“Adults with low education levels and children whose parents are not educated are at higher risk of forced labour. Low education levels and illiteracy reduce employment options for workers and often force them to accept work under poor conditions. Furthermore, individuals who can read contracts may be in a better position to recognize situations that could lead to exploitation and coercion.”
The bars on the chart represent the Education Index score and the line traces the mean years of education in Cyprus over time.
Decent work, a major component of SDG 8 overall, has clear implications on the forms of exploitation within Target 8.7. Identifying shortcomings in equitable, safe and stable employment can be a step in the right direction toward achieving Target 8.7.
HDI Vulnerable Employment (Source: UNDP)
There are reasons to believe that certain types of labour and labour arrangements are more likely to lead to labour exploitation. According to the ILO:
“Own-account workers and contributing family workers have a lower likelihood of having formal work arrangements, and are therefore more likely to lack elements associated with decent employment, such as adequate social security and a voice at work. The two statuses are summed to create a classification of ‘vulnerable employment’, while wage and salaried workers together with employers constitute ‘non-vulnerable employment’.”
Between 2000-2014 showed a decrease in the proportion of workers in vulnerable employment as compared to those in secure employment.
Research to date suggests that a major factor in vulnerability to labour exploitation is broader social vulnerability, marginalization or exclusion.
Groups Highly Vulnerable to Exploitation (Source: UNHCR)
Creating effective policy to prevent and protect individuals from forced labour, modern slavery, human trafficking and child labour means making sure that all parts of the population are covered, particularly the most vulnerable groups, including migrants.
According to the 2016 Global Estimates of Modern Slavery: “Almost one of every four victims of forced labour were exploited outside their country of residence, which points to the high degree of risk associated with migration in the modern world, particularly for migrant women and children.”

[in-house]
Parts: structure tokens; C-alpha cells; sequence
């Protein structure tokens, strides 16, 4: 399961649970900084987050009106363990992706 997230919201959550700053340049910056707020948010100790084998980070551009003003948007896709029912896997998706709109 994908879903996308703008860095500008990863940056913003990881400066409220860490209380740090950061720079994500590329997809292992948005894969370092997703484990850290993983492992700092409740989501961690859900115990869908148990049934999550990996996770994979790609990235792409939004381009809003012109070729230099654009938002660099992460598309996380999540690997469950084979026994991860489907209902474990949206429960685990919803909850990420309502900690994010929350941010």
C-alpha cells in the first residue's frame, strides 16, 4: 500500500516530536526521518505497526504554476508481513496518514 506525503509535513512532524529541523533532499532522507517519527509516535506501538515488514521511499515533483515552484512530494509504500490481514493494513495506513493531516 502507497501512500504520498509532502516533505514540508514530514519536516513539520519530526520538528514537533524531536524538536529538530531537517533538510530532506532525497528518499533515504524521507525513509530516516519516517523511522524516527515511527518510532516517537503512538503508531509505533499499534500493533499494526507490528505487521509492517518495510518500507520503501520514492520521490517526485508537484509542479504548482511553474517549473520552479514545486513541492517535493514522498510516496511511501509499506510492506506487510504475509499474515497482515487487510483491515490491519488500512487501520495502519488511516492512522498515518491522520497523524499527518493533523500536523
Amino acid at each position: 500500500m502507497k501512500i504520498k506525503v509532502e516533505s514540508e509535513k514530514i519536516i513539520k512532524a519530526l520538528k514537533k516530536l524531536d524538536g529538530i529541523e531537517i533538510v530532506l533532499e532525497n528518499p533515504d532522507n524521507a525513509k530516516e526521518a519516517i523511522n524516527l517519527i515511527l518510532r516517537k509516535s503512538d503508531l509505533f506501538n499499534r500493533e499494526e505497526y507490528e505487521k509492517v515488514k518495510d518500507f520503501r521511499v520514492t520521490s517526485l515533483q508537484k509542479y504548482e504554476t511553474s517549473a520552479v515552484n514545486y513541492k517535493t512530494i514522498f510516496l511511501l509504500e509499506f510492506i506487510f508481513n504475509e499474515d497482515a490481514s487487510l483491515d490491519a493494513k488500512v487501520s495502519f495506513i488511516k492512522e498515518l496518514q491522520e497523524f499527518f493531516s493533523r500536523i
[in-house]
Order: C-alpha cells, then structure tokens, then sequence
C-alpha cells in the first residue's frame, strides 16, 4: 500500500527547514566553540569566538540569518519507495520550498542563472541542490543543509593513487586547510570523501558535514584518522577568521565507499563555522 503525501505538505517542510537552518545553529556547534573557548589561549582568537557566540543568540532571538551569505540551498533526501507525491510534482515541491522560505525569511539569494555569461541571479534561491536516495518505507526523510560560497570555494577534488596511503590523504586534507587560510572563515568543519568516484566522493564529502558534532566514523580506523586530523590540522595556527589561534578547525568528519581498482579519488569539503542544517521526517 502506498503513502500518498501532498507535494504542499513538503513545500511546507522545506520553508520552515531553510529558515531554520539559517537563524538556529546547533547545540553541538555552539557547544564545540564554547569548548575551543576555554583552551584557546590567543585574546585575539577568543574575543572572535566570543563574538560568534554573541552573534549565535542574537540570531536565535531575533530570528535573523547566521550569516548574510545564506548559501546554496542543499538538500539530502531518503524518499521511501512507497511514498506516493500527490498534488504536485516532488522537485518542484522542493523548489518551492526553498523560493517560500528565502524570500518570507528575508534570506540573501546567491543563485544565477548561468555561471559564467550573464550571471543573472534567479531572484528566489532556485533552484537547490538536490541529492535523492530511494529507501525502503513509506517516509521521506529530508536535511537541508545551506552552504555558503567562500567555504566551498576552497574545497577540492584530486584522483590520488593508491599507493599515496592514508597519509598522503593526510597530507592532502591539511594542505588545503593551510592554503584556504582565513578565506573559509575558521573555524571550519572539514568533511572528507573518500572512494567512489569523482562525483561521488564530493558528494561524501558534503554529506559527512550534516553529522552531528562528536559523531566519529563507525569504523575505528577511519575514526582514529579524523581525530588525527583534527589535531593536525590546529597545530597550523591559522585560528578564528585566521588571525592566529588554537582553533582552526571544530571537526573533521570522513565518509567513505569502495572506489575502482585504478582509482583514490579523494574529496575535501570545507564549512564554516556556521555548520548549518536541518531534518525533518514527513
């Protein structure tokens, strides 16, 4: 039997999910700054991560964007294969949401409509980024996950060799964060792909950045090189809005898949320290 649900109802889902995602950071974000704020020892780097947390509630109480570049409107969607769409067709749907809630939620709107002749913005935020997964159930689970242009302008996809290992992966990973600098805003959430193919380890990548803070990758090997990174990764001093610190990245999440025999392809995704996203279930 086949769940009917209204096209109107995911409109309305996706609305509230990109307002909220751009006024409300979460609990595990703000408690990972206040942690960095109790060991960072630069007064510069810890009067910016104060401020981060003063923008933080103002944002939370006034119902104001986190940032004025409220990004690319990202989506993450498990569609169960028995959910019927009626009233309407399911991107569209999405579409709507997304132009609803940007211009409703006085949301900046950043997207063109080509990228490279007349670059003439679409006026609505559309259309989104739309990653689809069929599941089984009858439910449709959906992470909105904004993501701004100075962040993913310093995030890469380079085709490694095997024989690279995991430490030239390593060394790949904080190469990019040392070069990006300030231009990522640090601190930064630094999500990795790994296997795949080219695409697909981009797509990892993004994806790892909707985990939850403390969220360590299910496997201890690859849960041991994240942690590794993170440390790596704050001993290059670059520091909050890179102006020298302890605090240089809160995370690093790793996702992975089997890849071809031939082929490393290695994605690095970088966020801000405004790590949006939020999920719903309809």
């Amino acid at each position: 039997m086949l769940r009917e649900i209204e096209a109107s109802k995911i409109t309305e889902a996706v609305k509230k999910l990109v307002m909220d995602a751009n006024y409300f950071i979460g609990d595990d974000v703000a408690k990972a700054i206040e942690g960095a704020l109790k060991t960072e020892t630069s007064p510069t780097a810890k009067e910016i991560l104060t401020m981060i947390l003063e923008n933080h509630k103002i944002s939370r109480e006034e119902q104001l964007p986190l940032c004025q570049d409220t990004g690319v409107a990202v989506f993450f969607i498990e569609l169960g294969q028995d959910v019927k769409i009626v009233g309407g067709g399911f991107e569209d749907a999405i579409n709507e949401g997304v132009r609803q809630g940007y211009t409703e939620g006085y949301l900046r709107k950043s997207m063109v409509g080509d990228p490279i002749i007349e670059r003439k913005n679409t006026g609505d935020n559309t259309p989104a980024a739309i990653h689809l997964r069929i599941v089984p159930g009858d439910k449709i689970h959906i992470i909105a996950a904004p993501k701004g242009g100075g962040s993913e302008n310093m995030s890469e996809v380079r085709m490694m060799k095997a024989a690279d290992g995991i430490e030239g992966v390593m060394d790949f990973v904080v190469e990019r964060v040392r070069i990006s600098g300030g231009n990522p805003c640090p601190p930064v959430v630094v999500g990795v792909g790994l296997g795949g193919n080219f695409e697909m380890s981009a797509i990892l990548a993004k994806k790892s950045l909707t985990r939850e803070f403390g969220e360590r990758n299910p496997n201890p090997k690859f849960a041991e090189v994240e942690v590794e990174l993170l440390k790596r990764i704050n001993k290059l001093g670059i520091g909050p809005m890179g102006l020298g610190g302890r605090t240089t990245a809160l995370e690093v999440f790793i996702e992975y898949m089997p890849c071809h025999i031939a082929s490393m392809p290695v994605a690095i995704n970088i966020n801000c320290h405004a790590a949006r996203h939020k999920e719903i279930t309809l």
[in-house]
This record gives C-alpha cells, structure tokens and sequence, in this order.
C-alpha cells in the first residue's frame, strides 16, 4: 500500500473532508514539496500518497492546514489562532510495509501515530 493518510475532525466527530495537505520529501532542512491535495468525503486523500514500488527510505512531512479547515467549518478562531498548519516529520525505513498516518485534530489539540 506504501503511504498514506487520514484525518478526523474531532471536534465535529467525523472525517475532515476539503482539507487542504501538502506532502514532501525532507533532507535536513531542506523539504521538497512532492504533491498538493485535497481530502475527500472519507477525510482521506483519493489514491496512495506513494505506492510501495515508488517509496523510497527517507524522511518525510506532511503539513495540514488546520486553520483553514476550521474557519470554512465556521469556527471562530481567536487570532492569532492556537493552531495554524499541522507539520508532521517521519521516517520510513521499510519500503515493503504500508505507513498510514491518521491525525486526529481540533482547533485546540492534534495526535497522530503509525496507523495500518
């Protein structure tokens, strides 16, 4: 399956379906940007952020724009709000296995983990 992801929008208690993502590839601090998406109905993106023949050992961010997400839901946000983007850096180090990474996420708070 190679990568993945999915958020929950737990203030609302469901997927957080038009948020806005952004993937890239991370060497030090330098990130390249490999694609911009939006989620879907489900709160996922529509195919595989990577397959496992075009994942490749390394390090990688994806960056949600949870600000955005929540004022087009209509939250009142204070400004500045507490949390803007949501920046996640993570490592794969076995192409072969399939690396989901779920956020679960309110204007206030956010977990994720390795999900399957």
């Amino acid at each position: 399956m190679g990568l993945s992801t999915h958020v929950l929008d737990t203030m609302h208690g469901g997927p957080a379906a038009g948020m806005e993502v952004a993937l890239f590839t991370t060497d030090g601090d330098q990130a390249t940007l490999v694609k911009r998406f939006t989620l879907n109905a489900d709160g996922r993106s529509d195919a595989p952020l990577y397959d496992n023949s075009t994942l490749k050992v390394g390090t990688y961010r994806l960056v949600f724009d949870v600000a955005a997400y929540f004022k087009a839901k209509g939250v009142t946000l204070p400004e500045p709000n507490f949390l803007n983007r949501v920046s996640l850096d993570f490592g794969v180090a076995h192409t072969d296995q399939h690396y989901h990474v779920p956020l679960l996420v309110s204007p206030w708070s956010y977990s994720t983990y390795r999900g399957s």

As IOM explains: “Although most migration is voluntary and has a largely positive impact on individuals and societies, migration, particularly irregular migration, can increase vulnerability to human trafficking and exploitation.” UNODC similarly notes that: “The vulnerability to being trafficked is greater among refugees and migrants in large movements.”
The chart displays UNHCR’s estimates of persons of concern in Cyprus.
Achieving SDG Target 8.7 will require national governments to take direct action against the forms of exploitation through policy implementation.
This Law shall cover the employment of young persons by any employer.
Work relating to the provision of domestic service in a private household or any work considered as not being harmful, damaging or dangerous to adolescents in a family undertaking is excluded from the scope of application of this Law (Section 3).
“Adolescent” means any young person who is not under fifteen years of age and not over eighteen years of age,
“Child” means any young person who is under fifteen years of age, “Young person” means any person under 18 years of age,”
Employment of Children
The employment of children is prohibited except for the purpose of:
(a) Vocational or occupational training. A child who has attained the age of 14 and has successfully completed secondary school education or was released from his obligation to attend school (after approval by the Minister of Education and Culture) can be placed under a combined work-training scheme in accordance to a special licence issued in respect of the specific scheme by the Minister of Labour and Social Insurance (Section 6).
(b) Employment of a child in cultural, artistic, sports or advertising activities. Such employment shall be licensed by the Minister under certain circumstances, which will be provided by Regulations (Section 7).”
Working Hours of Children
The working time of children in cultural, artistic, sports or advertising activities may not exceed-